Hip-Hop

Just Blaze Says He's Working 'Extensively' on Snoop Dogg's New Album

Just Blaze 2016
Johnny Nunez/WireImage

Just Blaze photographed on July 19, 2012 in New York City.  

Just Blaze has been relatively quiet on the production front in recent years, largely trading life in the studio for life on the road. But the New Jersey-born producer, who first made his name in the early-mid-2000s behind the boards for Jay Z, Cam'ron, Mariah Carey and much of the classic Roc-A-Fella roster, among others, made a big splash already this year with his work on Beyonce's powerful album cut "Freedom," featuring Kendrick Lamar. And Blaze is eager to get back into the studio after a May European tour finally wraps up.

"Being on the road and being on stage, playing festivals, has been giving me more of an itch to get back to exploring my other creative side: being back in the studio, producing and writing," he tells Billboard. "Sometimes you just need to take a break from it so you can get hungry and do it again... [Now] I just want to get back in the studio and work."

Some of that work has already gotten started. Last month, Snoop Dogg posted a video of himself in the studio with Just and Nipsey Hu$$le, hinting at a new album on the way in July. And according to Just, he and the West Coast vet -- who first collaborated on Snoop's "Lollipop," off his 2002 album Paid tha Cost to Be Da Boss -- are working together "extensively" on the project.

"For me personally, I love all the experimental things that he's done the past few years, like the Bush album [with Pharrell in 2015], the album with Wiz [2011's Mac & Devin Go to High School soundtrack], the Snoop Lion stuff [2013's Reincarnated]," Blaze says. "But my personal favorite albums from Snoop, besides Doggystyle, obviously, are albums like [2002's] Paid Da Cost to Be Da Boss, Rhythm & Gangsta [from 2004], where he kind of goes back to that Snoop personality that we all first fell in love with. And I was very excited to find out that that’s the direction he’s taking with this album. And just coincidentally, some of the stuff that I’ve been working on lately just kind of felt like an updated version of that old Death Row sound, kind of an updated G-Funk. I just started working on these tracks and they had a lot of those similar elements, just felt like newer versions of that feeling."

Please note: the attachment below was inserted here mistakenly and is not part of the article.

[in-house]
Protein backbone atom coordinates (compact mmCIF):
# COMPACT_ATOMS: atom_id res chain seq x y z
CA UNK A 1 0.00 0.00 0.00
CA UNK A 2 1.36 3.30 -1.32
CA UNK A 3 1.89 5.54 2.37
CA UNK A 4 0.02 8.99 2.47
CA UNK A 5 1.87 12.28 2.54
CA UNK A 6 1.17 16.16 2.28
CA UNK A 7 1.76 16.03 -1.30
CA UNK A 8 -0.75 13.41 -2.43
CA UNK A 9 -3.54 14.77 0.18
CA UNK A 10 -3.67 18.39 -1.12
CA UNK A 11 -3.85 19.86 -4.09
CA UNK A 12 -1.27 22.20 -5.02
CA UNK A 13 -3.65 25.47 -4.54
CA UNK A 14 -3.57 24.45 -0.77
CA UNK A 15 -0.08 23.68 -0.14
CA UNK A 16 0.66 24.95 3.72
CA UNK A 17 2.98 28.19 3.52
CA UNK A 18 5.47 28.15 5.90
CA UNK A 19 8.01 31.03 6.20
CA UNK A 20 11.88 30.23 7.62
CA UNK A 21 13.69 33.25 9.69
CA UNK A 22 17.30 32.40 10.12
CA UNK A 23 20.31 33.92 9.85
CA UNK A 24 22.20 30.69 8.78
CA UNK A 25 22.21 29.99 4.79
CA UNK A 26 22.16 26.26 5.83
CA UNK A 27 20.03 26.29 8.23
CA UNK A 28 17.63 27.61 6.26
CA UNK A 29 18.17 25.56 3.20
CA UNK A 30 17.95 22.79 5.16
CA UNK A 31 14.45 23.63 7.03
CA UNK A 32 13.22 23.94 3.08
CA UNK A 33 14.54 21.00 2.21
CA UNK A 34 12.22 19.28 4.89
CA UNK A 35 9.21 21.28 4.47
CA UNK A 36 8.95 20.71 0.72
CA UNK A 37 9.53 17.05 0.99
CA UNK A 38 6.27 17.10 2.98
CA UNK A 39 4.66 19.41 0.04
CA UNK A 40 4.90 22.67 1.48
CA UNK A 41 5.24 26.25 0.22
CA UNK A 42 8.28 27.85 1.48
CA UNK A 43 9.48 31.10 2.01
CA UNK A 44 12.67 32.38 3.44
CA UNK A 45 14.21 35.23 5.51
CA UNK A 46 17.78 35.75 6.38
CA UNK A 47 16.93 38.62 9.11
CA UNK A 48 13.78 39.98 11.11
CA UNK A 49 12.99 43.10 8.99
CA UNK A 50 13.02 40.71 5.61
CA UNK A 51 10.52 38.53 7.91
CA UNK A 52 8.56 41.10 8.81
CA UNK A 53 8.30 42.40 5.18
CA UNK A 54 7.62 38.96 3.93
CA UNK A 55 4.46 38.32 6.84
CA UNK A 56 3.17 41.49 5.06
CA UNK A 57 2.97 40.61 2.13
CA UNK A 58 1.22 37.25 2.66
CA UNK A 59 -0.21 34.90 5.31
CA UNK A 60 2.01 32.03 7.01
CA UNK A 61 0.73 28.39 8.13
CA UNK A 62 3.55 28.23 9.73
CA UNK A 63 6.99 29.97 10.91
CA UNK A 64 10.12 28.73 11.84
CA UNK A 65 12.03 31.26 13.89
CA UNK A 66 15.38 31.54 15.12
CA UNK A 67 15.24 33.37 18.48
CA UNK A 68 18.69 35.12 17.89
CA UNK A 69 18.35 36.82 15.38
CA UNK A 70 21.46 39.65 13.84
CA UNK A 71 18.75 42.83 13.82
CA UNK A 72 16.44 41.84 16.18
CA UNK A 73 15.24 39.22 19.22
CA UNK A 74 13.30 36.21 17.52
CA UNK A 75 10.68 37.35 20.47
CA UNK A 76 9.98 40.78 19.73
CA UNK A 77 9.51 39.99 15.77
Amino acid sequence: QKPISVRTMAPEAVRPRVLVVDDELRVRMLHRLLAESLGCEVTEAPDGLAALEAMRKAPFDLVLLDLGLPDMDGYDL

Snoop's debut album, Doggystyle, was produced entirely by Dr. Dre, and lately he's been getting back into one-producer projects; 2013's 7 Days of Funk (under the moniker Snoopzilla) was crafted with Dam-Funk, while last year's Bush was entirely produced by Pharrell. But for now, Just Blaze says that while he's heavily involved, there are no plans for him to be behind the boards for the full LP.

"With me, I just like to be involved in a project whether it directly benefits me or not," he says. "So if somebody has a great song and I have ideas and I feel like I can make the song better, I’m going to offer those ideas. But I think that’s kind of all been part of me and [Snoop] having a better working relationship. The final scope and definition of the project remains to be seen, but I’m just excited. I’ve always been a Snoop fan since Doggystyle and The Chronic, so to get a chance to work with him a little more extensively than just, 'Here’s a beat,' has been great."

But that's not all -- Just is also getting into the restaurant business; he and a few business partners are currently in the middle of constructing a new restaurant in Jersey City called Ani Ramen, which they plan to have open by mid-summer. But as for new music with old friends Jay Z and Kanye West -- he told Spin last week he has "at least two albums’ worth of Jay Z material sitting in my vault" -- he's remaining tight-lipped at the moment. "Nothing I can speak about right now," he says. "But stay tuned."